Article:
Compared to earlier this year, Meloni has now adopted a more tolerant stance toward Brussels. The incoming administration’s fiscal strategy might have significant repercussions if it deviates too far from the budgetary guidelines of the European Union.
First of all, Italy may be deprived of a portion of the EU’s NextGenerationEU economic recovery plan, totalling €800 billion. At the end of September, the European Commission authorised the next €21 billion of Italy’s €191 billion EU pandemic recovery budget, consisting of grants and loans, taking the total Italy has now received to €46 billion (or 24% of the NGEU ringfenced monies until 2026). Future tranches are conditional on the continuation of structural reforms and the achievement of investment targets, both of which were agreed upon by the departing PM Draghi.
Disputes between the Italian government and Brussels might be on the not-too-distant horizon. EU rules requiring economies to keep budget deficits under 3% of GDP and public debt under 60% of GDP, which have been suspended due to Covid-19 until the end of 2023, will soon become binding again.
Of course, the large-scale funding made accessible by NGEU, as well as the ECB’s new Transmission Protection Mechanism’s conditionality, will operate as a disciplining mechanism for the incoming Italian government. However, this also implies that the Italian government will not be able to keep its commitments to the electorate, since the promised lax fiscal policy would raise borrowing costs and risk triggering a liquidity crisis.
To stay on the beaten track, Meloni’s government will have to scale back most of its spending promises, otherwise it will come into direct opposition with Brussels, thus re-evoking old diatribes with the European Commission. This would require a delicate balancing act between the promises made to the electorate and Meloni’s other coalition parties, particularly Matteo Salvini, on the one hand, and Brussels, on the other.
Italy remains divided on Europe
Italy was a founding member of the European Union and traditionally a strong supporter of Brussels, but it is too early to say whether the election of Meloni’s government represents a major U-turn.
Meloni – who on the campaign trail referred negatively to changes in Italian culture on several key issues such as immigration, Islam, European integration, “woke ideologies” and what she described as “LGBT lobbies” – has, since the election, adopted more moderate tones. She has accepted NATO policy on Ukraine and the necessity of sending weapons to Kyiv, despite her allies – the Lega of Salvini and Forza Italia of Silvio Berlusconi – having been close friends of Putin in the past.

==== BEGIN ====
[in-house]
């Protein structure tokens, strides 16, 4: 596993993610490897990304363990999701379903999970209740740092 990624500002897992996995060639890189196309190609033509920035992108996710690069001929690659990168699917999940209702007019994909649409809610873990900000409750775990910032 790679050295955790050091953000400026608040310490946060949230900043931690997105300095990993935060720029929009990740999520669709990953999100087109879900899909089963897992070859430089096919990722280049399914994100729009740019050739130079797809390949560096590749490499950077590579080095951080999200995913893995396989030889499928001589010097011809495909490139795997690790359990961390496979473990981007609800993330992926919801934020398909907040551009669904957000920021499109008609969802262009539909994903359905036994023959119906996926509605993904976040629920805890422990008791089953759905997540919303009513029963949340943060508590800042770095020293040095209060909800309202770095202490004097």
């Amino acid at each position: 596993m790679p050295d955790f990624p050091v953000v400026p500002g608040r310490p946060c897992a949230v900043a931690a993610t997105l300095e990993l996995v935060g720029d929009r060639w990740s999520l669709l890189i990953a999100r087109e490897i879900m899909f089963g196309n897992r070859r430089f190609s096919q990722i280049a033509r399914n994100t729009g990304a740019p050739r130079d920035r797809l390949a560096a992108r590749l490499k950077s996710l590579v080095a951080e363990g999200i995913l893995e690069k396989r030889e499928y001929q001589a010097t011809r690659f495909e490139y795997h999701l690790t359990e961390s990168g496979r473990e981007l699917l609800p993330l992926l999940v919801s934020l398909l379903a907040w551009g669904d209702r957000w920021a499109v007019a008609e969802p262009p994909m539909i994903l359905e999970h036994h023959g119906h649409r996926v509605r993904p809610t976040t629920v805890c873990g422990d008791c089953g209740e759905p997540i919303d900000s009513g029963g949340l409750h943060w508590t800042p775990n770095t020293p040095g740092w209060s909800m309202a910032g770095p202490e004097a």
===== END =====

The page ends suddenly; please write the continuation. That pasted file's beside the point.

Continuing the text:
However, in the European Parliament, Meloni’s Fratelli d’Italia (Brothers of Italy) sits with the European Conservatives and Reformists (ECR), a group whose stated mission is to halt or reverse the process of integration that has underpinned the European project since the Treaty of Rome in 1957. Recently she has said she considers the Hungarian government of Orbàn to be an inspiration due to his battle to assert the supremacy of national law over European law and the European Court of Justice. However, the latest Eurobarometer poll on Italy, conducted in June-July 2022 just before Draghi resigned, showed Italians are evenly divided on Europe with 46% trusting the EU and the same percentage not.
Hungary and Poland have more trust in Europe than Italy
Although Eurosceptics are not the majority in Italy, the country also appears to be divided when compared to Poland, where 64% of citizens tend to trust Europe (an increase of 11% from last Autumn), and Hungary, where 56% are pro-EU. In Sweden, where the far-right Sweden Democrats finished second in the last election, 61% of surveyed citizens appear to trust the EU versus 39% who do not.
It is interesting to note that although votes for Eurosceptic parties are increasing, trust in Europe continues to be solid overall. All the Baltic nations trust Europe, with support in Lithuania standing at 69% (+10% from last winter), Estonia at 48% and Latvia 56%. In Finland, around 60% are EU supporters, whereas in Romania trust stands at 54%.